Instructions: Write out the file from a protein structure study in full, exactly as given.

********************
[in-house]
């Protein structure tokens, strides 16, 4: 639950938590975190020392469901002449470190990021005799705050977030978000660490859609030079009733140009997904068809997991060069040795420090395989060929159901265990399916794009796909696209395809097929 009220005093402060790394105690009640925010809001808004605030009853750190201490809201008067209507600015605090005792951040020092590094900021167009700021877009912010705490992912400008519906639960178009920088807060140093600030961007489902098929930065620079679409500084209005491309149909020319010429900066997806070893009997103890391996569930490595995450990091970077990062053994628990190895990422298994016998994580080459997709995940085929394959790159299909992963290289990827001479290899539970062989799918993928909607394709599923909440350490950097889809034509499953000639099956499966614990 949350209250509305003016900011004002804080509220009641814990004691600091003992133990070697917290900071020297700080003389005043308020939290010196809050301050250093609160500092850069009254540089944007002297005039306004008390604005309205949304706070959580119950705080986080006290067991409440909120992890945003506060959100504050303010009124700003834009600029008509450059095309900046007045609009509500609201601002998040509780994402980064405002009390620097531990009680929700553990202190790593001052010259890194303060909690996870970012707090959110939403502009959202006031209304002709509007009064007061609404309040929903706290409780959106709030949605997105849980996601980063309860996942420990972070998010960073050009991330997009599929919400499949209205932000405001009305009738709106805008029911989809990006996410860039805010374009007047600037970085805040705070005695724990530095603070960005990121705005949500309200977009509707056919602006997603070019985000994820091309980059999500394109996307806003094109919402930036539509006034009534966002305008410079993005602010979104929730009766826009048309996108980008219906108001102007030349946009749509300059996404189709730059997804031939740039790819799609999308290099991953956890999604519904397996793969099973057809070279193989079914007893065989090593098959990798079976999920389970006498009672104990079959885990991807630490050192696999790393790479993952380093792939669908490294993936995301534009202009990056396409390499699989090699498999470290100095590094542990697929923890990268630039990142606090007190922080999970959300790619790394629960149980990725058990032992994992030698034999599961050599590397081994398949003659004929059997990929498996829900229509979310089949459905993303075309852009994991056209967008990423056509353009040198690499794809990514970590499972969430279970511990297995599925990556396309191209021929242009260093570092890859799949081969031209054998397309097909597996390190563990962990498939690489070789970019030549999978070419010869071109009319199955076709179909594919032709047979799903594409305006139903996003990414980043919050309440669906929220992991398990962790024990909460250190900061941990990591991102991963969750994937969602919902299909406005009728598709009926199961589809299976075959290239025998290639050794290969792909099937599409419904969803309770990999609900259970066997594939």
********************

[in-house]
């Protein structure tokens, strides 16, 4: 639950938590975190020392469901002449470190990021005799705050977030978000660490859609030079009733140009997904068809997991060069040795420090395989060929159901265990399916794009796909696209395809097929 009220005093402060790394105690009640925010809001808004605030009853750190201490809201008067209507600015605090005792951040020092590094900021167009700021877009912010705490992912400008519906639960178009920088807060140093600030961007489902098929930065620079679409500084209005491309149909020319010429900066997806070893009997103890391996569930490595995450990091970077990062053994628990190895990422298994016998994580080459997709995940085929394959790159299909992963290289990827001479290899539970062989799918993928909607394709599923909440350490950097889809034509499953000639099956499966614990 949350209250509305003016900011004002804080509220009641814990004691600091003992133990070697917290900071020297700080003389005043308020939290010196809050301050250093609160500092850069009254540089944007002297005039306004008390604005309205949304706070959580119950705080986080006290067991409440909120992890945003506060959100504050303010009124700003834009600029008509450059095309900046007045609009509500609201601002998040509780994402980064405002009390620097531990009680929700553990202190790593001052010259890194303060909690996870970012707090959110939403502009959202006031209304002709509007009064007061609404309040929903706290409780959106709030949605997105849980996601980063309860996942420990972070998010960073050009991330997009599929919400499949209205932000405001009305009738709106805008029911989809990006996410860039805010374009007047600037970085805040705070005695724990530095603070960005990121705005949500309200977009509707056919602006997603070019985000994820091309980059999500394109996307806003094109919402930036539509006034009534966002305008410079993005602010979104929730009766826009048309996108980008219906108001102007030349946009749509300059996404189709730059997804031939740039790819799609999308290099991953956890999604519904397996793969099973057809070279193989079914007893065989090593098959990798079976999920389970006498009672104990079959885990991807630490050192696999790393790479993952380093792939669908490294993936995301534009202009990056396409390499699989090699498999470290100095590094542990697929923890990268630039990142606090007190922080999970959300790619790394629960149980990725058990032992994992030698034999599961050599590397081994398949003659004929059997990929498996829900229509979310089949459905993303075309852009994991056209967008990423056509353009040198690499794809990514970590499972969430279970511990297995599925990556396309191209021929242009260093570092890859799949081969031209054998397309097909597996390190563990962990498939690489070789970019030549999978070419010869071109009319199955076709179909594919032709047979799903594409305006139903996003990414980043919050309440669906929220992991398990962790024990909460250190900061941990990591991102991963969750994937969602919902299909406005009728598709009926199961589809299976075959290239025998290639050794290969792909099937599409419904969803309770990999609900259970066997594939």